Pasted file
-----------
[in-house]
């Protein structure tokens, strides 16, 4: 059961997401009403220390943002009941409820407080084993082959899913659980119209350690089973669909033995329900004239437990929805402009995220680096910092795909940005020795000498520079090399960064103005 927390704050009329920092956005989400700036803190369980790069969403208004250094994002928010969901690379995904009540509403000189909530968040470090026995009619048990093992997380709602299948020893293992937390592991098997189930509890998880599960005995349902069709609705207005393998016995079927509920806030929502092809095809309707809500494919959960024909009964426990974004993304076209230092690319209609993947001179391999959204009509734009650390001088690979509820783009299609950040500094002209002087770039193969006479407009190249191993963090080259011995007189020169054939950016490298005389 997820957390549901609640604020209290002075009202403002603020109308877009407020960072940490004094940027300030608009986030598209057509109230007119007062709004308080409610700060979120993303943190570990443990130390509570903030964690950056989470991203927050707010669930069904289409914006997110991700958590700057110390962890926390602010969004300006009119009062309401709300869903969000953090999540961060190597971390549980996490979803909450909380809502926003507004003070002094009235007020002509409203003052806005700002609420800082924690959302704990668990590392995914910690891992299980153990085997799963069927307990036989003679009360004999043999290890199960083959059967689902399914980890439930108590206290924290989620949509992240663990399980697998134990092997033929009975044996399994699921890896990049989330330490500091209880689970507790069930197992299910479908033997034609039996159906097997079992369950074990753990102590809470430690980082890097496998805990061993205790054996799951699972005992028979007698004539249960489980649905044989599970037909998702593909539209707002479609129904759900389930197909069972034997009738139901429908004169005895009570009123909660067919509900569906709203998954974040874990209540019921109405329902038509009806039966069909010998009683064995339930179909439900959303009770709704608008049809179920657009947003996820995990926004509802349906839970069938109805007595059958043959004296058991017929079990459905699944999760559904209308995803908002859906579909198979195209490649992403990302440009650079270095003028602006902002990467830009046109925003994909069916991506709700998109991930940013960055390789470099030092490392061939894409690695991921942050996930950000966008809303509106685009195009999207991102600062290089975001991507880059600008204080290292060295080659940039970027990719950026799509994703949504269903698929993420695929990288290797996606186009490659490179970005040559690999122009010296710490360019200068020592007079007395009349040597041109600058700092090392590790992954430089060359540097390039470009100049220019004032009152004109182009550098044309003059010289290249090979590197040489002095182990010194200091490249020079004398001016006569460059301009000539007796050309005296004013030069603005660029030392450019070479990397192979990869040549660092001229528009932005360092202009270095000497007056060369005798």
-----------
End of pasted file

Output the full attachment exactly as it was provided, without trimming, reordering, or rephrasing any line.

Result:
[in-house]
């Protein structure tokens, strides 16, 4: 059961997401009403220390943002009941409820407080084993082959899913659980119209350690089973669909033995329900004239437990929805402009995220680096910092795909940005020795000498520079090399960064103005 927390704050009329920092956005989400700036803190369980790069969403208004250094994002928010969901690379995904009540509403000189909530968040470090026995009619048990093992997380709602299948020893293992937390592991098997189930509890998880599960005995349902069709609705207005393998016995079927509920806030929502092809095809309707809500494919959960024909009964426990974004993304076209230092690319209609993947001179391999959204009509734009650390001088690979509820783009299609950040500094002209002087770039193969006479407009190249191993963090080259011995007189020169054939950016490298005389 997820957390549901609640604020209290002075009202403002603020109308877009407020960072940490004094940027300030608009986030598209057509109230007119007062709004308080409610700060979120993303943190570990443990130390509570903030964690950056989470991203927050707010669930069904289409914006997110991700958590700057110390962890926390602010969004300006009119009062309401709300869903969000953090999540961060190597971390549980996490979803909450909380809502926003507004003070002094009235007020002509409203003052806005700002609420800082924690959302704990668990590392995914910690891992299980153990085997799963069927307990036989003679009360004999043999290890199960083959059967689902399914980890439930108590206290924290989620949509992240663990399980697998134990092997033929009975044996399994699921890896990049989330330490500091209880689970507790069930197992299910479908033997034609039996159906097997079992369950074990753990102590809470430690980082890097496998805990061993205790054996799951699972005992028979007698004539249960489980649905044989599970037909998702593909539209707002479609129904759900389930197909069972034997009738139901429908004169005895009570009123909660067919509900569906709203998954974040874990209540019921109405329902038509009806039966069909010998009683064995339930179909439900959303009770709704608008049809179920657009947003996820995990926004509802349906839970069938109805007595059958043959004296058991017929079990459905699944999760559904209308995803908002859906579909198979195209490649992403990302440009650079270095003028602006902002990467830009046109925003994909069916991506709700998109991930940013960055390789470099030092490392061939894409690695991921942050996930950000966008809303509106685009195009999207991102600062290089975001991507880059600008204080290292060295080659940039970027990719950026799509994703949504269903698929993420695929990288290797996606186009490659490179970005040559690999122009010296710490360019200068020592007079007395009349040597041109600058700092090392590790992954430089060359540097390039470009100049220019004032009152004109182009550098044309003059010289290249090979590197040489002095182990010194200091490249020079004398001016006569460059301009000539007796050309005296004013030069603005660029030392450019070479990397192979990869040549660092001229528009932005360092202009270095000497007056060369005798």